Assay of endotoxin by limulus amebocyte lysate

Ketchum, P.A.; Novitsky, T.J.

Methods in Molecular Medicine 36: 3-12

2000


ISSN/ISBN: 1543-1894
PMID: 21340959
DOI: 10.1385/1-59259-216-3:3
Accession: 051648489

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Abstract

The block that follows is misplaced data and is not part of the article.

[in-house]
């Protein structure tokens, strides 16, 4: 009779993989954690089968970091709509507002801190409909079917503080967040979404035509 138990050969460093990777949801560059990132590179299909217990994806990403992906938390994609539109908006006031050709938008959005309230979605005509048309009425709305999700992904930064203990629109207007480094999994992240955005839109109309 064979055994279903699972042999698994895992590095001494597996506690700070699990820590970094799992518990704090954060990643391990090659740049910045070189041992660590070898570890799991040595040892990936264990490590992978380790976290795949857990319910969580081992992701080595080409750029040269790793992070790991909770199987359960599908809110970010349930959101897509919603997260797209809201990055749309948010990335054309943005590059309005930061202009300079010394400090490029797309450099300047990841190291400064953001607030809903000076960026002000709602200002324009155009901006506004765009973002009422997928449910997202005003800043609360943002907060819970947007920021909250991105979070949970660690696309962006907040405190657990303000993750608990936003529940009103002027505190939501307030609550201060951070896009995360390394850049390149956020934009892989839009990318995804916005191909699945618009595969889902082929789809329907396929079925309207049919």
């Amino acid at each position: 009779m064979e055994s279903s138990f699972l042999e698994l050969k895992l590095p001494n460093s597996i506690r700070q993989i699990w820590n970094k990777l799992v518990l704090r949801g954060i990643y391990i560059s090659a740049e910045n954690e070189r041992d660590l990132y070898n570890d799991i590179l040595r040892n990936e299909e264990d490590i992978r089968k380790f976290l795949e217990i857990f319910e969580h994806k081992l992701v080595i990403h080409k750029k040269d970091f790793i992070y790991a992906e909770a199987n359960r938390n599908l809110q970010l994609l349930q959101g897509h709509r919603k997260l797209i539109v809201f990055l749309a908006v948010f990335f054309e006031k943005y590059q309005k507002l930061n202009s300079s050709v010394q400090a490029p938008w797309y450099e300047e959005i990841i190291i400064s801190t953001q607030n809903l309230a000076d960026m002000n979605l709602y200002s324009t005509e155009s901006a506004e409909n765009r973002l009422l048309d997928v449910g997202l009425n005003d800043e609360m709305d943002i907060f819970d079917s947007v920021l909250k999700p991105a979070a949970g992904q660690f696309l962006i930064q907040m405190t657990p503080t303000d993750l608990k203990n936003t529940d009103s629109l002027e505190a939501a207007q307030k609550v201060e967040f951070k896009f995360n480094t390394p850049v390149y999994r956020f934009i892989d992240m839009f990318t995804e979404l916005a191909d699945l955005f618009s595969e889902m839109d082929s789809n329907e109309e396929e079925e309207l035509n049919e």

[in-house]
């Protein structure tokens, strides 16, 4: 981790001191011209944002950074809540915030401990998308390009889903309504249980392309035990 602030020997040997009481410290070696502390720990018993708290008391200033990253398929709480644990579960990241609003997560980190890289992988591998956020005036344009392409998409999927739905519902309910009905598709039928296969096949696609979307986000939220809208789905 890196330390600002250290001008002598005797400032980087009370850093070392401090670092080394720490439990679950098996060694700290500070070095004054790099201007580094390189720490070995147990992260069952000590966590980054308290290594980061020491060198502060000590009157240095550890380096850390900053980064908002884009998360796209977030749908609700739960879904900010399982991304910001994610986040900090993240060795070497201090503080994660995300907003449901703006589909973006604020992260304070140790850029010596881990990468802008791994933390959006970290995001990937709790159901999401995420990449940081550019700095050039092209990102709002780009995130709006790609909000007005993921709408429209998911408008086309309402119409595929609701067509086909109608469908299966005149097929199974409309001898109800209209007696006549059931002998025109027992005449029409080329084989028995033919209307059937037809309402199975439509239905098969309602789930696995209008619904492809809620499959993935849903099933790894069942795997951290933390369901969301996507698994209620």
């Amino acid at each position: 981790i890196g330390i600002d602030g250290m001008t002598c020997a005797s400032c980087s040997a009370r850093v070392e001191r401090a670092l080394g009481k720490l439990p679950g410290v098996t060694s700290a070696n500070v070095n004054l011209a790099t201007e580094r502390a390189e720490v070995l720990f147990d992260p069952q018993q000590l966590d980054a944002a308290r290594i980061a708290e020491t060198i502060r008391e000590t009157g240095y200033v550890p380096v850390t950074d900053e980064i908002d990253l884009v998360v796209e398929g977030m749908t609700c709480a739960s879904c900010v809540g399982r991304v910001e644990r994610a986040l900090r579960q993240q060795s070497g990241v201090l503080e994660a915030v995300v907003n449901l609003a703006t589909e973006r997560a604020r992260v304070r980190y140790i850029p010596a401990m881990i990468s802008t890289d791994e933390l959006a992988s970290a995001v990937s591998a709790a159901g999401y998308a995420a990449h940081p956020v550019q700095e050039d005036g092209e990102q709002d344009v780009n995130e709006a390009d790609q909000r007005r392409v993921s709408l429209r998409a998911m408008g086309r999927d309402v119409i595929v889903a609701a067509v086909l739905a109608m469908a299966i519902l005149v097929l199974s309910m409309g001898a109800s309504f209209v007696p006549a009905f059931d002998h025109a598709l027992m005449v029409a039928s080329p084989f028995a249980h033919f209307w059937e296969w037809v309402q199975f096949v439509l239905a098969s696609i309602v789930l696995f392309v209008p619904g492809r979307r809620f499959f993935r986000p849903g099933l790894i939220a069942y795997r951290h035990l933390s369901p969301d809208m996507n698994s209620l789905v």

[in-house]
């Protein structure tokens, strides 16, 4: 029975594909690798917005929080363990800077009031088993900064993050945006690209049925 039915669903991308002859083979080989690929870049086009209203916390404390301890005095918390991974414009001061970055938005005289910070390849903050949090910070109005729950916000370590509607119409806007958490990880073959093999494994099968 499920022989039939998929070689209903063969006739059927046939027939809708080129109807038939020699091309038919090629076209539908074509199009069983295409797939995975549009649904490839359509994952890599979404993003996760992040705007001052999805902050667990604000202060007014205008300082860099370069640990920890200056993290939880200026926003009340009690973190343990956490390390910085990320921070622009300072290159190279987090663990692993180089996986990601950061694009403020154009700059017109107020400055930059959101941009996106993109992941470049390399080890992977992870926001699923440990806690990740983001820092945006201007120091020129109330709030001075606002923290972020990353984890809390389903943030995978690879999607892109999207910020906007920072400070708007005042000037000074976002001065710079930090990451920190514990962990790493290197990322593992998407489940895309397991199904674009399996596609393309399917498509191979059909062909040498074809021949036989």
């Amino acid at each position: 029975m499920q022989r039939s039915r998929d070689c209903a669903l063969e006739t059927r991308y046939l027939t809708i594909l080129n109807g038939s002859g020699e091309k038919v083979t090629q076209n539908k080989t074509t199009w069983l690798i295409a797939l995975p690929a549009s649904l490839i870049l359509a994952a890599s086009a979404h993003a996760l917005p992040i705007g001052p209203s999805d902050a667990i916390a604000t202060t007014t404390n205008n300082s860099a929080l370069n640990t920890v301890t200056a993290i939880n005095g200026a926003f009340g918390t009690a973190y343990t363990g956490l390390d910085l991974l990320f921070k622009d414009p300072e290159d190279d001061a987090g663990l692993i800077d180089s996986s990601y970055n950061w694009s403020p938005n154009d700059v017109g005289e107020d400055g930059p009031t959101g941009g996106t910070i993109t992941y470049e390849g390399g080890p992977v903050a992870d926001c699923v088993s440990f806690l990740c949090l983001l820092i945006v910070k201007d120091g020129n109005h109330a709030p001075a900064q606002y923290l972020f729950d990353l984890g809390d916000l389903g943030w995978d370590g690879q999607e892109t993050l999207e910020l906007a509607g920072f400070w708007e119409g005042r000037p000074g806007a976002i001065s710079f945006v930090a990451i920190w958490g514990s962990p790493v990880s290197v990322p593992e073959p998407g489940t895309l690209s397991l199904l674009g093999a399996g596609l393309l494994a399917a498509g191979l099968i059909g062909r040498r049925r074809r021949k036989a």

Horseshoe crabs fight off infectious agents with a complex array of proteins present in amebocytes, the major cell type in their hemolymph. These amebocytes contain both large and small granules (1). When exposed to bacteria or other infectious agents the amebocytes release proteins into their surroundings by exocytosis. The small granules of Limulus amebocytes contain antibacterial proteins, including polyphemusins and the big defensins (2). The large granules contain the Limulus anti-lipopolysaccharide factor (LALF) and the clot-forming group of serine protease zymogens. Exocytosis is initiated by the reaction of amebocytes with lipopolysaccharide (LPS) from Gram-negative bacteria or other microbial components. LPS is also called endotoxin because it is found in the outer membrane of the gram-negative bacterial cell wall. A solid clot forms in response to the lipid A portion of LPS, thereby walling off the infection site or preventing the loss of blood when the animal is damaged physically (3).